Review: The Lifeboat

I received this book for free from NetGalley in exchange for an honest review. This does not affect my opinion of the book or the content of my review.

Review: The LifeboatThe Lifeboat by Charlotte Rogan
Published by Reagan Arthur on April 3, 2012
Genres: Historical, Mystery
Pages: 278
Format: eARC
Source: NetGalley
Goodreads
two-half-stars

Grace Winter, 22, is both a newlywed and a widow. She is also on trial for her life.

In the summer of 1914, the elegant ocean liner carrying her and her husband Henry across the Atlantic suffers a mysterious explosion. Setting aside his own safety, Henry secures Grace a place in a lifeboat, which the survivors quickly realize is over capacity. For any to live, some must die.

As the castaways battle the elements, and each other, Grace recollects the unorthodox way she and Henry met, and the new life of privilege she thought she'd found. Will she pay any price to keep it?

The Lifeboat is a page-turning novel of hard choices and survival, narrated by a woman as unforgettable and complex as the events she describes.

First Sentence: “Today I shocked the lawyers, and it surprised me, the effect I could have on them.”

Review:
The opening of The Lifeboat is definitely an attention-grabber. The prologue is set in the future with Grace Winter alive and somewhat safe. Although the reader knows she survived the harrowing events on the lifeboat, it’s also very apparent that something serious went down on that boat. Why? Because she, and some other folks, are on trial for what happened in the boat. Now, you have to read the whole book to know what happened on Lifeboat 14.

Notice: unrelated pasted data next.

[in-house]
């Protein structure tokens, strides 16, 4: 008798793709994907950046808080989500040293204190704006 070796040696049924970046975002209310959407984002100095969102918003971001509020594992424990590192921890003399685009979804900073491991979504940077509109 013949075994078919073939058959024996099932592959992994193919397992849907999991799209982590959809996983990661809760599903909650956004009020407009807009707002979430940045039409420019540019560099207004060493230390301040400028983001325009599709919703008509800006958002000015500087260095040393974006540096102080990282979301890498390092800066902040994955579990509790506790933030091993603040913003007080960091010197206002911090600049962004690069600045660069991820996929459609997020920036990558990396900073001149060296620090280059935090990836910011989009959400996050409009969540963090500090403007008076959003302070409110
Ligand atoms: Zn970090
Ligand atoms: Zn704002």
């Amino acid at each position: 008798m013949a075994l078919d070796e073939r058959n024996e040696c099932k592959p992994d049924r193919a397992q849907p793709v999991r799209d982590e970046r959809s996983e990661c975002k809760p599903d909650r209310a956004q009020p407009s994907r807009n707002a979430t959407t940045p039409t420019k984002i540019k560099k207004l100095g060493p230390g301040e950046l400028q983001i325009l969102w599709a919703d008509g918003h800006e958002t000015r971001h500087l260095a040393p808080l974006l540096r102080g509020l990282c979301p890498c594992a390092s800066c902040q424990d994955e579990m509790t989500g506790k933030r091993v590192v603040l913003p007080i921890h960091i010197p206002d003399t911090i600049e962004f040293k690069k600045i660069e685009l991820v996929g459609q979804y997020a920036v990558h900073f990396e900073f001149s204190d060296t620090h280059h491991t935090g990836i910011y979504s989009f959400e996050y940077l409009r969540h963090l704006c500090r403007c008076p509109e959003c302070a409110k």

More than anything, The Lifeboat is about what people become when their survival is on the line. Just like in a dystopia, hardships bring out both the best and worst in people. Some will sacrifice themselves to save others; some destroy others to save themselves, perhaps even when it’s unnecessary.

All of the people on the lifeboat are victims of circumstance. They were on a ship and that ship sunk, leaving them stranded with limited resources on an overcrowded lifeboat, all alone and surrounded by people they don’t know or trust. What is it acceptable to do to ensure one’s survival in such a circumstance? Do crimes committed in the name of the survival of the group count when back in the real world?

For me, The Lifeboat was a good, but not an outstanding read, largely because I could not connect to Grace’s character. She is indecisive and reliant upon the strength of men. However, the ethical questions were certainly fascinating.

Favorite Quote:

“I had been allowed to believe in man’s innate goodness for the twenty-two years of my life, and I had hoped to carry the belief with me to my grave.”

One response to “Review: The Lifeboat”

  1. Melissa says:

    I just recently discovered this book looking around on Goodreads. Grace does not sound like a character I will like too much, still going to give it a try, though.

Leave a Reply

Your email address will not be published. Required fields are marked *

CommentLuv badge